Mild spoilers for Thor: Love and Thunder
Fans, general moviegoers, and critics can point to recurring elements that make up the Marvel Cinematic Universe (MCU), both its films and Disney+ shows. With so many entries under its belt, it’s no surprise producer Kevin Feige and company have found their groove and play up the qualities that shot the franchise to unparalleled success. Taika Waititi’s Thor: Love and Thunder is, unbelievably, the 29th installment in the overarching MCU storyline.
What exactly constitutes an MCU movie? Great casting, stories of heroism inspired by the original comic book runs, giant blues rays falling from the sky during the climax, and teases for subsequent films. Somewhere along the way, comedy became a key component. Sure, the original Iron Man and Captain America have some funny bits. It’s mass entertainment after all. But at some point, comedy, both the variety and volume of jokes per film, increased. Some MCU installments are, essentially, comedies in of themselves. When stories feature end-of-the-world stakes, mythic characters whose exploits live forever, are so many gags really the best option? Thor: Love and Thunder is the ultimate example of this trend as of now.
But first, to appreciate the punchline there needs to be set-up.
Joke Factory Ground Zero
The first few MCU films feature some levity to balance the drama and action. That said, however talented, Joe Johnston, Kenneth Branagh, and Jon Favreau are not comedic geniuses. Irrespective of the public’s opinion of Joss Whedon (you can read about allegations controversies here), he can certainly crack out solid one-liners, soaked in pop culture references. His hiring to write and direct The Avengers, the biggest, most important movie of them all (how quaint), was surprising. He earned his spurs with television projects, not motion pictures that make or break a billion-dollar franchise.
Lo and behold, the first Avengers was a remarkable success, both critically and financially. More to the point, many people thought it was hysterical. “We have a Hulk!”, “Doth mother know you weareth her drapes?”, “I understood that reference!”, etc. Say what one will about its writer-director, the 2012 mega-hit overflows with comedy.
From that point on the Feige gameplan adjusted its approach. A lot of what made Phase 1 successful continued, but with a more generous peppering of humour. One year later audiences got Iron Man 3, written by Shane Black, also known for his comedic bent. Summer 2014 featured The Guardians of the Galaxy, 2015 Ant-Man and Avengers: Age of Ultron. Come to the theatre for the MCU. See action, spectacle, and laugh. A lot. Laugh all the time.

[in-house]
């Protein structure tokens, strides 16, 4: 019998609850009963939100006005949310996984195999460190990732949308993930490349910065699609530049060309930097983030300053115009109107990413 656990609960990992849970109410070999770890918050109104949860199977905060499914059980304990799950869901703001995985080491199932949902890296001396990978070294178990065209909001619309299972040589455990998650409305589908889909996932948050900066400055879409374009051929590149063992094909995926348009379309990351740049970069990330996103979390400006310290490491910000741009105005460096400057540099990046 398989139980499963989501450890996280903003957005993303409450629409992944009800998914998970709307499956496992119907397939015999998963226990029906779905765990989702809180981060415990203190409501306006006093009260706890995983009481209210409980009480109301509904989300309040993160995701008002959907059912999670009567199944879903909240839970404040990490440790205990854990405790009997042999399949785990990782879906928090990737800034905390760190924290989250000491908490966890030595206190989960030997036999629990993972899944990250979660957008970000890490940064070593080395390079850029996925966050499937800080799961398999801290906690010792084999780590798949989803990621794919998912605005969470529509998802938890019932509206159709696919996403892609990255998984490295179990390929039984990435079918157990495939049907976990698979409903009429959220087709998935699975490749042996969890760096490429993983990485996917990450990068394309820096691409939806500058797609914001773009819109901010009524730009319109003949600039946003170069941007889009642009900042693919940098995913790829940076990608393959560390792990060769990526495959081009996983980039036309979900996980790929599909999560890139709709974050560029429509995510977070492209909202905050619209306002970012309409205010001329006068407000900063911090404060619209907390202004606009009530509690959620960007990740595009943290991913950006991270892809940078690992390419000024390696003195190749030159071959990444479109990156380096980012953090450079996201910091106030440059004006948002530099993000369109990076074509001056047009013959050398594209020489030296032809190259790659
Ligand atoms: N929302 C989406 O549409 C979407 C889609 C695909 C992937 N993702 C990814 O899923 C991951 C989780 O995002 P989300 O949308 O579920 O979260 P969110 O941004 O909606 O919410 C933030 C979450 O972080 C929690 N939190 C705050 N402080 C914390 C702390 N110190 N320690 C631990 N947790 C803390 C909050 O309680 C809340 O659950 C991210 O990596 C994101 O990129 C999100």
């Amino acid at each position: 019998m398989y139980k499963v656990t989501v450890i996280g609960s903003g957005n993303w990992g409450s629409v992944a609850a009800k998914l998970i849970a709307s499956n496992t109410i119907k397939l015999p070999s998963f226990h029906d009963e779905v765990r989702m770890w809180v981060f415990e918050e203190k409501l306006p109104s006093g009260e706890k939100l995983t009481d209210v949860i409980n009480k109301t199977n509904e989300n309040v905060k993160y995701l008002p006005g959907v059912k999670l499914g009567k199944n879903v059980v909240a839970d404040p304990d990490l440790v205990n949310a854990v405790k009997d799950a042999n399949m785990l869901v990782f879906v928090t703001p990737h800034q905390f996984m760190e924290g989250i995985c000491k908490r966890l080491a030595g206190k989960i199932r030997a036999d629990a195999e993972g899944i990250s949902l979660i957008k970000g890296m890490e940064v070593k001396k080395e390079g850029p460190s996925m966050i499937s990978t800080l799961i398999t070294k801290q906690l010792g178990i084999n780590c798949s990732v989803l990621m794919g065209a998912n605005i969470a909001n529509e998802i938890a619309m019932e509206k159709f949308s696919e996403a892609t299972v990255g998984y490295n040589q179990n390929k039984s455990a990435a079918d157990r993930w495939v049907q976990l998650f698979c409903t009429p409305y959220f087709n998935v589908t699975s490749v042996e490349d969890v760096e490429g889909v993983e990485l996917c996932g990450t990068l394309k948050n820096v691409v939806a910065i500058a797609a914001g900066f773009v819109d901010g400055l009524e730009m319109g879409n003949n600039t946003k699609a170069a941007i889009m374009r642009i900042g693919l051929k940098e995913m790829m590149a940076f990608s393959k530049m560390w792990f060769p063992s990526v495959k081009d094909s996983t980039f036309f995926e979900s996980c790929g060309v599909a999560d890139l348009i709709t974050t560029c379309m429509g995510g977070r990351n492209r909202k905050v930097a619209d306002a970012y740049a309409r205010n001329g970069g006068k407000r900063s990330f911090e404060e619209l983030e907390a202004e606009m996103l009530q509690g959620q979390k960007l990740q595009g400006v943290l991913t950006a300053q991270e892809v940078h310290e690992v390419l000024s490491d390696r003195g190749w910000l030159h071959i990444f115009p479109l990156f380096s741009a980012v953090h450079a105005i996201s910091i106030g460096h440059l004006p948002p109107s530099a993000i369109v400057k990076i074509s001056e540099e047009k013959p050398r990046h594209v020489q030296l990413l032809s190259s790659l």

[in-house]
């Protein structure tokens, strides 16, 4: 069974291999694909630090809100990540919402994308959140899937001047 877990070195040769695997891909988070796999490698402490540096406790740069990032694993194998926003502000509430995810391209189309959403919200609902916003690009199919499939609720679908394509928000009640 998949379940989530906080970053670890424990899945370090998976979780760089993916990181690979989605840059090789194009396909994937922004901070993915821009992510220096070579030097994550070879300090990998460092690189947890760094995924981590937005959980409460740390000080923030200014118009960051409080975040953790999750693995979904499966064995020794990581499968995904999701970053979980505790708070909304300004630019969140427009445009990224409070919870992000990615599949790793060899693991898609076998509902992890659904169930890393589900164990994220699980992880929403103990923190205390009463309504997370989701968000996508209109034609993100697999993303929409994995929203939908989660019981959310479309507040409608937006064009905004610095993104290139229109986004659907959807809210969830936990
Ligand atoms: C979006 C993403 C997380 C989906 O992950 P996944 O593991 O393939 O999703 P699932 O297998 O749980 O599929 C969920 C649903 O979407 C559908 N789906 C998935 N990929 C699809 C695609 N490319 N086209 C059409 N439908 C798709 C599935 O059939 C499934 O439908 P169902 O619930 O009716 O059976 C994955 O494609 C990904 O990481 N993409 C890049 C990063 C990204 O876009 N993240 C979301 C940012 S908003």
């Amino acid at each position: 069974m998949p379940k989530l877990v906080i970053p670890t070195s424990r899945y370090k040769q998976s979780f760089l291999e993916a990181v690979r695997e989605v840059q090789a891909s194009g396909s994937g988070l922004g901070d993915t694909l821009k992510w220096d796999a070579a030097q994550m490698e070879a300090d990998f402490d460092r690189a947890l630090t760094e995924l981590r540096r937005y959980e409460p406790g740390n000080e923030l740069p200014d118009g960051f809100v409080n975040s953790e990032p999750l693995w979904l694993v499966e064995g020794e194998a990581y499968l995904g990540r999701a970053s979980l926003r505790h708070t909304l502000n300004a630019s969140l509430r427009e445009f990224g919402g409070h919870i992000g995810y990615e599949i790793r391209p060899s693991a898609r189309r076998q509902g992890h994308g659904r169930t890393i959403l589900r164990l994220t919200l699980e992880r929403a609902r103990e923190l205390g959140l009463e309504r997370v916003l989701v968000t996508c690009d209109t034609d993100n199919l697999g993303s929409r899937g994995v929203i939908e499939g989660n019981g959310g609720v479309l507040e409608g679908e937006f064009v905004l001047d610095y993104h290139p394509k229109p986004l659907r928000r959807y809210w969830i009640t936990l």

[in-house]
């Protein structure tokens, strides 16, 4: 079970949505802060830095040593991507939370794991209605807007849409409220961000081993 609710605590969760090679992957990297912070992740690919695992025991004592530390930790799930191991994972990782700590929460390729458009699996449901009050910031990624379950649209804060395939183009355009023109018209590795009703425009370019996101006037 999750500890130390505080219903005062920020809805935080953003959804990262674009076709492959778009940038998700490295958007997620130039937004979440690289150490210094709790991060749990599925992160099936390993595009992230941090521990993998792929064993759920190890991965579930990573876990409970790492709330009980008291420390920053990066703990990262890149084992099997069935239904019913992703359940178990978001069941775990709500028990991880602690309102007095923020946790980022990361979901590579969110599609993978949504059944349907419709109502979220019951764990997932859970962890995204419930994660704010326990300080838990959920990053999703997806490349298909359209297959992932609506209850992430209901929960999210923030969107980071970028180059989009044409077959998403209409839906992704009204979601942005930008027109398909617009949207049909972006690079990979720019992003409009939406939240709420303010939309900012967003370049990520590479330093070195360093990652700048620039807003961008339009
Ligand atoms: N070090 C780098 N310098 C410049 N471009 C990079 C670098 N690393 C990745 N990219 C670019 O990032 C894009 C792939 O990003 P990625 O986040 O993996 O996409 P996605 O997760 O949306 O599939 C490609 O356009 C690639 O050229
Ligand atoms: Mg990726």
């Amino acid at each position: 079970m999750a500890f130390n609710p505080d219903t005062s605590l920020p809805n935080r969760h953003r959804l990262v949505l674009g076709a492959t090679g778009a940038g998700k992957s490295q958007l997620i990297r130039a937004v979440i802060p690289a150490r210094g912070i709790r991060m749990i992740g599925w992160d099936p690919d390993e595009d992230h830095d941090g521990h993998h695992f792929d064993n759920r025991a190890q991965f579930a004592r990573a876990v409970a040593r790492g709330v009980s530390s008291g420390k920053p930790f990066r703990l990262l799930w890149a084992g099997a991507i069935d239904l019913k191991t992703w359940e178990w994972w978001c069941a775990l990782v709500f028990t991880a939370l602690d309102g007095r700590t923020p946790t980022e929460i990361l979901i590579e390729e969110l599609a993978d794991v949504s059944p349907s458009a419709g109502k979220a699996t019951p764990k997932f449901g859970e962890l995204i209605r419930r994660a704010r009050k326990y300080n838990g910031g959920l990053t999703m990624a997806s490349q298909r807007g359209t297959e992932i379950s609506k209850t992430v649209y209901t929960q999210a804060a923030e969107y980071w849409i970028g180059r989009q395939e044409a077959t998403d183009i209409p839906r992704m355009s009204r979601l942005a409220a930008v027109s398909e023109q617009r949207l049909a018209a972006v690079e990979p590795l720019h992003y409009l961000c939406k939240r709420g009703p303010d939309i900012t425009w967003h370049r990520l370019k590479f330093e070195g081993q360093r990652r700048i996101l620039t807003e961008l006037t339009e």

How About a Taste of Kiwi?
By the time Marvel got around to planning the third Thor film, a change was needed. The first two featured a few chuckles but were predominantly somber affairs. That was no longer the vibe the studio rode.
Enter New Zealander director Taika Waititi.
Coming off the lauded Hunt for the Wilderpeople and What We Do in the Shadows, Waititi seemed to fit precisely what the MCU was doing more and more of. Clever, a bit zany, a bit madcap, yet capable of delivering a solid story.
He directed 2017’s Thor: Ragnarok, a movie that took everything audiences thought they knew about the cinematic God of Thunder and threw it in a colourful, laugh riot blender whether they liked it or not. The response was largely favourable, in addition to flexing impressive box office muscle. People loved how cooky it was. It threw everything on the wall to see what stuck. Thor himself was often, albeit not exclusively, the butt of the joke.
In Norse mythology word the ragnarök refers to a series of cataclysmic events that see will the death and destruction of society. Yes, the villainess Hela (Cate Blanchette) is literally the goddess of death but make her funny. She’s been trapped by her father Odin for centuries, but once unleashed have her be sassy like a 21st-century New Yorker. Kill Odin. Sunder Asgard, turn it to dust. But look! Jeff Goldblum is being a hilarious version of his popularized persona. Coldly murder the supporting characters from the previous films but make sure the heroes fly their ship through a portal known as the “Devil’s Anus.”